This paper contributes to the ongoing Cognitive Linguistic turn in research on lexical borrowing: rather than searching for objective and universal linguistic criteria to demarcate different contact phenomena, we prioritize language users’ subjective perception of contact-induced change. In particular, combining insights from folk linguistics and social role theory, this paper presents the results from a survey targeting 177 Belgian Dutch respondents’ expectations on the use of English loanwords. The survey uncovers variation in these expectations, depending on the age of the projected speaker (RQ1), on the social role of the projected speaker (RQ2), and whether (unexpected) use of English by projected social role actors leads to negative evaluations (RQ3). Results reveal shared expectations regarding the use of English loans by age, with a perceived peak in late adolescence. Regarding the use of English by social role actors, we find high anticipated use of English loans for modern roles (e.g. rapper, gamer), whilst the expectation on English use for public (e.g. primary school teacher) and traditional roles (e.g. farmer) is significantly lower. Finally, our results indicate that role violation only seems to trigger negative evaluations when the role actor is a public figure with social responsibility. The discussion reflects on the implications of the results, contrasting the top-down or bottom-up emergence of shared beliefs on speaker groups and contact-induced variation.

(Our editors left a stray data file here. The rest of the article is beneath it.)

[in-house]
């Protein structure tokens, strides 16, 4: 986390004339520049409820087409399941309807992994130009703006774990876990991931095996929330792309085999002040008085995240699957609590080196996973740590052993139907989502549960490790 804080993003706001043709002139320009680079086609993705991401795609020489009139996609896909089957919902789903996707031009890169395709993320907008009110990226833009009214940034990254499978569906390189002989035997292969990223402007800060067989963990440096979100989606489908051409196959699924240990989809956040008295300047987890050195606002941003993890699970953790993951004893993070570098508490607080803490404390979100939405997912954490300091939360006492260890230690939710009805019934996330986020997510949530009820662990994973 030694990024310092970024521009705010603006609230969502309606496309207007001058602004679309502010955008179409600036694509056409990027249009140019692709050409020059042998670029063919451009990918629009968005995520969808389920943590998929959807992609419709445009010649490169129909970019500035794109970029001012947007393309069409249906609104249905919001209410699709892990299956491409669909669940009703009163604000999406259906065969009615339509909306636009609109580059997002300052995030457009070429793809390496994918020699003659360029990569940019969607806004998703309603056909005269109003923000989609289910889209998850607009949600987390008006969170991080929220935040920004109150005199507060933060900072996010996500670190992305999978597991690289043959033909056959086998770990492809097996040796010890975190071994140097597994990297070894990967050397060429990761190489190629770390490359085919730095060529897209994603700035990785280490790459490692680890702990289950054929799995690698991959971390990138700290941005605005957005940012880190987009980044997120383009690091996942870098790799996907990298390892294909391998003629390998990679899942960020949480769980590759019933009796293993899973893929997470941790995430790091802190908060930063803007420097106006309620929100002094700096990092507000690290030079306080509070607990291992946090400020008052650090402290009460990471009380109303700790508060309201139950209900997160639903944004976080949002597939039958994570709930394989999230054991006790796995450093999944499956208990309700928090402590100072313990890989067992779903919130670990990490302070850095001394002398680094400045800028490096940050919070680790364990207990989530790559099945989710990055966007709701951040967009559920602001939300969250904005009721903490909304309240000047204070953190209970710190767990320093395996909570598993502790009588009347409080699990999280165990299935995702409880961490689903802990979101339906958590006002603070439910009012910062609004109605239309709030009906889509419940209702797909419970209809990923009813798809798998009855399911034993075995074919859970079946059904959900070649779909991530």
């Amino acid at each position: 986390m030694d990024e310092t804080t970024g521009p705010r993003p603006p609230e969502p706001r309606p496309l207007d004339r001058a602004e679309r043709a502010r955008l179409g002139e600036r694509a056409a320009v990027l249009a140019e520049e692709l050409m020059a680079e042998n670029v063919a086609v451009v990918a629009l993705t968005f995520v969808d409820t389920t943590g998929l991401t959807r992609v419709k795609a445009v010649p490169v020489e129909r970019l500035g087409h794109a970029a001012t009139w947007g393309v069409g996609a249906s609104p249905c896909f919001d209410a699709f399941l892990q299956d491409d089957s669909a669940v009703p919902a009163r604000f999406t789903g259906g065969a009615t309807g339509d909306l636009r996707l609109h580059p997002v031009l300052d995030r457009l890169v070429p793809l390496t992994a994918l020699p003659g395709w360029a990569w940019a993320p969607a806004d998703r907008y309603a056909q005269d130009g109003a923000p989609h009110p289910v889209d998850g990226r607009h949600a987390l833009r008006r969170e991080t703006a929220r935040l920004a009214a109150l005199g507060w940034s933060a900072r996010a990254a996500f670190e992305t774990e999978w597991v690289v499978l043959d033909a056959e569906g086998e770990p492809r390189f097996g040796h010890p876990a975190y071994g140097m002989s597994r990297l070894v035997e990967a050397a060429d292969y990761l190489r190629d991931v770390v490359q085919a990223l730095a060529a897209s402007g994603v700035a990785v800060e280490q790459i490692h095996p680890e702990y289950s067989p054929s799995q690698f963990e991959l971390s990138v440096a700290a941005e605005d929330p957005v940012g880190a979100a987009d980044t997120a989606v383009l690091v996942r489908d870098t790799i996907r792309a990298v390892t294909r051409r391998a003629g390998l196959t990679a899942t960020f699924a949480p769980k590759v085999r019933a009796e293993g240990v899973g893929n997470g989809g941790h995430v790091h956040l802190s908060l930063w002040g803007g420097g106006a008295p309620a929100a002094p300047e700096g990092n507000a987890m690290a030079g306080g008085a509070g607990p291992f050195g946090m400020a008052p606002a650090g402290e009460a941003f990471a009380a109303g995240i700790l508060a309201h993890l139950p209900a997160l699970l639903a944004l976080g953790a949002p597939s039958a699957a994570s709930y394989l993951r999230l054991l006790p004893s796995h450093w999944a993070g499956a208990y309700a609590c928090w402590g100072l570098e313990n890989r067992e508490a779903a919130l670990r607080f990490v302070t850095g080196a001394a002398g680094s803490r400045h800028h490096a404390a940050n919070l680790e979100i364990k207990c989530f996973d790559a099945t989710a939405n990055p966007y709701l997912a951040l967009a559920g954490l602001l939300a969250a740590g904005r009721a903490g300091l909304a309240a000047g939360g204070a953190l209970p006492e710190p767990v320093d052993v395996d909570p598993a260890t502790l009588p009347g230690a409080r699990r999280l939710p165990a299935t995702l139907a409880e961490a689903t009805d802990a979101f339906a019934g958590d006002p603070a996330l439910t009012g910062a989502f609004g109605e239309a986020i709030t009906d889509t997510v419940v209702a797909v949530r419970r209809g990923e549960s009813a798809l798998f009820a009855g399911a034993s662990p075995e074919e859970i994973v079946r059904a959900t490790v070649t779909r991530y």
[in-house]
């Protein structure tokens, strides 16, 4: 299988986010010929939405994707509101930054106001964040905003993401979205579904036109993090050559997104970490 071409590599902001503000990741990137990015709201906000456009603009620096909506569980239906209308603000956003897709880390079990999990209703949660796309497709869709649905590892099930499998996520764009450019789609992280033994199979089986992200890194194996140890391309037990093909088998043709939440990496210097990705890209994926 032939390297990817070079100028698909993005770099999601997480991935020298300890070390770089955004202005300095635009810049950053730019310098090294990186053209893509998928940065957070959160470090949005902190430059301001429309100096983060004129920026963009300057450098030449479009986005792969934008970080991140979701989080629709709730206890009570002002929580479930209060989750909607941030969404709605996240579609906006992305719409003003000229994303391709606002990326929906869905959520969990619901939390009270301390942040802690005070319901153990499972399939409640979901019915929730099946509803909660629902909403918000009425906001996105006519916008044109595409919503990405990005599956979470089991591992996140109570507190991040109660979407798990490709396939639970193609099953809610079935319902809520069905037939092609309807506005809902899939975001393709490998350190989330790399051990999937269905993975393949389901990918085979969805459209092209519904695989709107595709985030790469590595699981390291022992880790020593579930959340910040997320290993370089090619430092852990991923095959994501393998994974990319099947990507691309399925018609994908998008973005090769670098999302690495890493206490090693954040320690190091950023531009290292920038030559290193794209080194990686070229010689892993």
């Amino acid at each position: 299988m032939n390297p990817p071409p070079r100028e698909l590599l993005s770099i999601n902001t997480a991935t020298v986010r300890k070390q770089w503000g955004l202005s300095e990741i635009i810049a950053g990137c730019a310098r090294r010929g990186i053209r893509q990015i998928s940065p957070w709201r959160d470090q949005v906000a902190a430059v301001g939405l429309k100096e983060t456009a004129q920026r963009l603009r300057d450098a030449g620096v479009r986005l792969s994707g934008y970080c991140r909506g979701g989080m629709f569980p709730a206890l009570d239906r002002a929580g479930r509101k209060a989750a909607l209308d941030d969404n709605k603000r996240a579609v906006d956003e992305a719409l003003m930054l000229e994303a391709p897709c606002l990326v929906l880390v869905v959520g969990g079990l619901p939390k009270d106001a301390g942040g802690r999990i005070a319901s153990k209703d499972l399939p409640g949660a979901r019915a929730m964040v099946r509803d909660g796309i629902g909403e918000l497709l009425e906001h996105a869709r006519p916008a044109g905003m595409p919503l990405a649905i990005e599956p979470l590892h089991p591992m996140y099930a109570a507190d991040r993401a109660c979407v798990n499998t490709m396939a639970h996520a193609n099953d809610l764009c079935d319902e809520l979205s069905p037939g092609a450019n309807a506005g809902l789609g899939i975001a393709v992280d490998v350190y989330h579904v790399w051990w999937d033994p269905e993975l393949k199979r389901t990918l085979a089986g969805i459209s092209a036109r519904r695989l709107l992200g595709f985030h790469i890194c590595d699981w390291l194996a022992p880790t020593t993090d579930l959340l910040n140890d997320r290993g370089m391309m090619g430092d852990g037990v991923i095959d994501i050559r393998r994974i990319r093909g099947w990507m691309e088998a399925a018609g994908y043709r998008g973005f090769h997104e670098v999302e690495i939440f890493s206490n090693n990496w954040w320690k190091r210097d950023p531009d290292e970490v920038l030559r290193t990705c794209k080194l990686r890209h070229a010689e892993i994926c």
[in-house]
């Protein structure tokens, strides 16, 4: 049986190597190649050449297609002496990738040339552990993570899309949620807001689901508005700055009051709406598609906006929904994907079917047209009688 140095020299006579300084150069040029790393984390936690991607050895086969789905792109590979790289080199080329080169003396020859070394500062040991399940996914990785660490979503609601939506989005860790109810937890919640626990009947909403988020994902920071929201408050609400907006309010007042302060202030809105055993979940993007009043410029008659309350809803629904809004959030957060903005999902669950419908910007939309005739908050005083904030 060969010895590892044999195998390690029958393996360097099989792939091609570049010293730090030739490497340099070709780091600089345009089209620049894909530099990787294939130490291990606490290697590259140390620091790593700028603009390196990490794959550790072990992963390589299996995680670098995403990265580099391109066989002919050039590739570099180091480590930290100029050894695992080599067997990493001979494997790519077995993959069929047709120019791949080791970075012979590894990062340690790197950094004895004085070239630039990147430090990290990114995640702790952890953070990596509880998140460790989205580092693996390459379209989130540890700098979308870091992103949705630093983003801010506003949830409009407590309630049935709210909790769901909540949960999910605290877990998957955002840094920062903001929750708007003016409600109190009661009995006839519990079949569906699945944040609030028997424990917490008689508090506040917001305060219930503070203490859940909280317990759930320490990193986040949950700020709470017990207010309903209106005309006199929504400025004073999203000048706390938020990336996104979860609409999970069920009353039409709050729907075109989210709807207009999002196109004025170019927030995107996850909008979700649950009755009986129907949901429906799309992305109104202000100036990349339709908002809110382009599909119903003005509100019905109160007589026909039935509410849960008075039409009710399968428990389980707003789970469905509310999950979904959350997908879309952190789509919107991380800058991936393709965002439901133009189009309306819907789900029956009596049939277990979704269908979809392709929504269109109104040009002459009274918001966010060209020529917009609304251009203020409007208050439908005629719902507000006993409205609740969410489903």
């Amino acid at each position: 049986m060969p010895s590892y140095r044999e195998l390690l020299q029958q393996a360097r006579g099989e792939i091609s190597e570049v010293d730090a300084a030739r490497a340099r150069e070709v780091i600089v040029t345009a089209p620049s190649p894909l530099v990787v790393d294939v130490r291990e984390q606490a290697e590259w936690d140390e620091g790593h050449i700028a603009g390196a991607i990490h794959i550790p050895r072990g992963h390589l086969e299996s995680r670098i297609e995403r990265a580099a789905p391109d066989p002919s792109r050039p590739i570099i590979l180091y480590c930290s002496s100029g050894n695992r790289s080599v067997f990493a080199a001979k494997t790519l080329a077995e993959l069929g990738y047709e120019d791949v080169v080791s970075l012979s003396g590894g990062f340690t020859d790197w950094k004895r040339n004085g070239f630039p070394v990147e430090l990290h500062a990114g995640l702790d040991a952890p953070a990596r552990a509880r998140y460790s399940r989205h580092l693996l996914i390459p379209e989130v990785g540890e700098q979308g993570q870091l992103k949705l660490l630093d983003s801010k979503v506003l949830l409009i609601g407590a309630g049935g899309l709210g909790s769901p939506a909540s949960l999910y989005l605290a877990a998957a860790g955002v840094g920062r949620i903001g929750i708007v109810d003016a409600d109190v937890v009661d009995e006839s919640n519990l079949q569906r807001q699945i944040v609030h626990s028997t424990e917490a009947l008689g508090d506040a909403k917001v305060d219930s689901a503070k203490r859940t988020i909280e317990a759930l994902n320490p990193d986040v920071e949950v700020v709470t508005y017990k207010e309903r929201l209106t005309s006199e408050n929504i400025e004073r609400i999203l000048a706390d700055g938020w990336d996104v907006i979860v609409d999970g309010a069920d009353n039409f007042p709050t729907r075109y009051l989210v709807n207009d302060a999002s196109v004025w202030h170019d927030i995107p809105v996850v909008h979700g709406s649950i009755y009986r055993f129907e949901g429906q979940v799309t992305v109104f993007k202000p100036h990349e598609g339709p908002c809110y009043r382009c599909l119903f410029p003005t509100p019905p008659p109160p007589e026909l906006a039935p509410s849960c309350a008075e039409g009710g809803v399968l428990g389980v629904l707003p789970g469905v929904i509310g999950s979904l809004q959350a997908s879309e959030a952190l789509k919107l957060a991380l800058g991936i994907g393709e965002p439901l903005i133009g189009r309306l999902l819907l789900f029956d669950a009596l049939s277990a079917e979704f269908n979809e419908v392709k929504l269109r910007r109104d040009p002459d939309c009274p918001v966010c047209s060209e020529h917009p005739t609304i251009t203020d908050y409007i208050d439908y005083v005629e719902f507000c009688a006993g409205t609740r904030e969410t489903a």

Research funding: This work was supported by KU Leuven (C1420043).
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